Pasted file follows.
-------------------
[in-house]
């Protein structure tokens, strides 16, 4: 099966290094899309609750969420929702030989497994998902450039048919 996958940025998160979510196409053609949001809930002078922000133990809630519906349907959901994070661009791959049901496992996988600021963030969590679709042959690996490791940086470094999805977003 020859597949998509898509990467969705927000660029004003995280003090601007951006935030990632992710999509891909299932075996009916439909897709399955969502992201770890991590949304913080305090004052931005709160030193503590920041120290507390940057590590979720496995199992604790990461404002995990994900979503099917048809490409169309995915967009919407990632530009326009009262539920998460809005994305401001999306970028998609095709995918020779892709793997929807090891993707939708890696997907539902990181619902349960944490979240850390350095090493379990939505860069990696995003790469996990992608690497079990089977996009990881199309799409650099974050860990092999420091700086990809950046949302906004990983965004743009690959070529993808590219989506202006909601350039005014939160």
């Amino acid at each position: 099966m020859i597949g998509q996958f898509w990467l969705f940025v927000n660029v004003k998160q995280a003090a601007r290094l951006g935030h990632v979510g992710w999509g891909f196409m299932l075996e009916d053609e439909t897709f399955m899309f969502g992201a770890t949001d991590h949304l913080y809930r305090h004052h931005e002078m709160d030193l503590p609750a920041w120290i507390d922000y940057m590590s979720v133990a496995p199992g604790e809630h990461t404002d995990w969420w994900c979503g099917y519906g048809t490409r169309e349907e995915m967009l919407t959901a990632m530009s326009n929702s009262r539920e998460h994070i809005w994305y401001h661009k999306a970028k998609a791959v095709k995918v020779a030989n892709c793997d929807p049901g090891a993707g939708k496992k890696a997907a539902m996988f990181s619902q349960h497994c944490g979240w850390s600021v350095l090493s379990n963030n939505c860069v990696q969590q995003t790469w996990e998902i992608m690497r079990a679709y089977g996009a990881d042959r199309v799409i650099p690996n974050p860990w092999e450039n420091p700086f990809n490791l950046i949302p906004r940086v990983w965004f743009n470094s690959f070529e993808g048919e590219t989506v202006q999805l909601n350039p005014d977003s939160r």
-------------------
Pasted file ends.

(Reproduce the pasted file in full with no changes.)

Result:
[in-house]
């Protein structure tokens, strides 16, 4: 099966290094899309609750969420929702030989497994998902450039048919 996958940025998160979510196409053609949001809930002078922000133990809630519906349907959901994070661009791959049901496992996988600021963030969590679709042959690996490791940086470094999805977003 020859597949998509898509990467969705927000660029004003995280003090601007951006935030990632992710999509891909299932075996009916439909897709399955969502992201770890991590949304913080305090004052931005709160030193503590920041120290507390940057590590979720496995199992604790990461404002995990994900979503099917048809490409169309995915967009919407990632530009326009009262539920998460809005994305401001999306970028998609095709995918020779892709793997929807090891993707939708890696997907539902990181619902349960944490979240850390350095090493379990939505860069990696995003790469996990992608690497079990089977996009990881199309799409650099974050860990092999420091700086990809950046949302906004990983965004743009690959070529993808590219989506202006909601350039005014939160």
């Amino acid at each position: 099966m020859i597949g998509q996958f898509w990467l969705f940025v927000n660029v004003k998160q995280a003090a601007r290094l951006g935030h990632v979510g992710w999509g891909f196409m299932l075996e009916d053609e439909t897709f399955m899309f969502g992201a770890t949001d991590h949304l913080y809930r305090h004052h931005e002078m709160d030193l503590p609750a920041w120290i507390d922000y940057m590590s979720v133990a496995p199992g604790e809630h990461t404002d995990w969420w994900c979503g099917y519906g048809t490409r169309e349907e995915m967009l919407t959901a990632m530009s326009n929702s009262r539920e998460h994070i809005w994305y401001h661009k999306a970028k998609a791959v095709k995918v020779a030989n892709c793997d929807p049901g090891a993707g939708k496992k890696a997907a539902m996988f990181s619902q349960h497994c944490g979240w850390s600021v350095l090493s379990n963030n939505c860069v990696q969590q995003t790469w996990e998902i992608m690497r079990a679709y089977g996009a990881d042959r199309v799409i650099p690996n974050p860990w092999e450039n420091p700086f990809n490791l950046i949302p906004r940086v990983w965004f743009n470094s690959f070529e993808g048919e590219t989506v202006q999805l909601n350039p005014d977003s939160r």